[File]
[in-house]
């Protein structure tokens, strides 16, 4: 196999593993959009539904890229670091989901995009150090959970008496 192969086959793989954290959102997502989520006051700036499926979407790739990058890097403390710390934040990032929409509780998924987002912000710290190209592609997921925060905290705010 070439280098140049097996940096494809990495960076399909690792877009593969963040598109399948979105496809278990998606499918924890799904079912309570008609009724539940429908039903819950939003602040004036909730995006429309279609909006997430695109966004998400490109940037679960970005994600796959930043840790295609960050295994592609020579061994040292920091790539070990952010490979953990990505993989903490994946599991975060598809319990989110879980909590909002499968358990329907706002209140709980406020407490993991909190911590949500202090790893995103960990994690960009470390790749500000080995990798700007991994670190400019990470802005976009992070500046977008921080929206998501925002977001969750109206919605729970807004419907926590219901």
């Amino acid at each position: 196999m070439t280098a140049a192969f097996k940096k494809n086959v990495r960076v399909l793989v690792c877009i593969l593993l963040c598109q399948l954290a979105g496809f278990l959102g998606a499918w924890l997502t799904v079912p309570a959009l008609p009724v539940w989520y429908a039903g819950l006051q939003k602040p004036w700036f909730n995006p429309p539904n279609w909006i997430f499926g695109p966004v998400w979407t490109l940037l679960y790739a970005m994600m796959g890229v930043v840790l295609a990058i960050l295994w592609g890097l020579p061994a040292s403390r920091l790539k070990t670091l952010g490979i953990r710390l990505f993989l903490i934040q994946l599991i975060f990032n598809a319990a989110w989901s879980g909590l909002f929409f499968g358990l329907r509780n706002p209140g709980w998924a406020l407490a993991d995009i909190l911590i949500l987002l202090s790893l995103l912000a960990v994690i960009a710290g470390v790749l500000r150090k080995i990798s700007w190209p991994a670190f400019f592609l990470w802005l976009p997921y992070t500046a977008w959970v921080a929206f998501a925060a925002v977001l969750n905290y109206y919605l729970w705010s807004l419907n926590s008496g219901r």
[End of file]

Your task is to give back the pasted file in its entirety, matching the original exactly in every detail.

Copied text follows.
[in-house]
């Protein structure tokens, strides 16, 4: 196999593993959009539904890229670091989901995009150090959970008496 192969086959793989954290959102997502989520006051700036499926979407790739990058890097403390710390934040990032929409509780998924987002912000710290190209592609997921925060905290705010 070439280098140049097996940096494809990495960076399909690792877009593969963040598109399948979105496809278990998606499918924890799904079912309570008609009724539940429908039903819950939003602040004036909730995006429309279609909006997430695109966004998400490109940037679960970005994600796959930043840790295609960050295994592609020579061994040292920091790539070990952010490979953990990505993989903490994946599991975060598809319990989110879980909590909002499968358990329907706002209140709980406020407490993991909190911590949500202090790893995103960990994690960009470390790749500000080995990798700007991994670190400019990470802005976009992070500046977008921080929206998501925002977001969750109206919605729970807004419907926590219901």
């Amino acid at each position: 196999m070439t280098a140049a192969f097996k940096k494809n086959v990495r960076v399909l793989v690792c877009i593969l593993l963040c598109q399948l954290a979105g496809f278990l959102g998606a499918w924890l997502t799904v079912p309570a959009l008609p009724v539940w989520y429908a039903g819950l006051q939003k602040p004036w700036f909730n995006p429309p539904n279609w909006i997430f499926g695109p966004v998400w979407t490109l940037l679960y790739a970005m994600m796959g890229v930043v840790l295609a990058i960050l295994w592609g890097l020579p061994a040292s403390r920091l790539k070990t670091l952010g490979i953990r710390l990505f993989l903490i934040q994946l599991i975060f990032n598809a319990a989110w989901s879980g909590l909002f929409f499968g358990l329907r509780n706002p209140g709980w998924a406020l407490a993991d995009i909190l911590i949500l987002l202090s790893l995103l912000a960990v994690i960009a710290g470390v790749l500000r150090k080995i990798s700007w190209p991994a670190f400019f592609l990470w802005l976009p997921y992070t500046a977008w959970v921080a929206f998501a925060a925002v977001l969750n905290y109206y919605l729970w705010s807004l419907n926590s008496g219901r």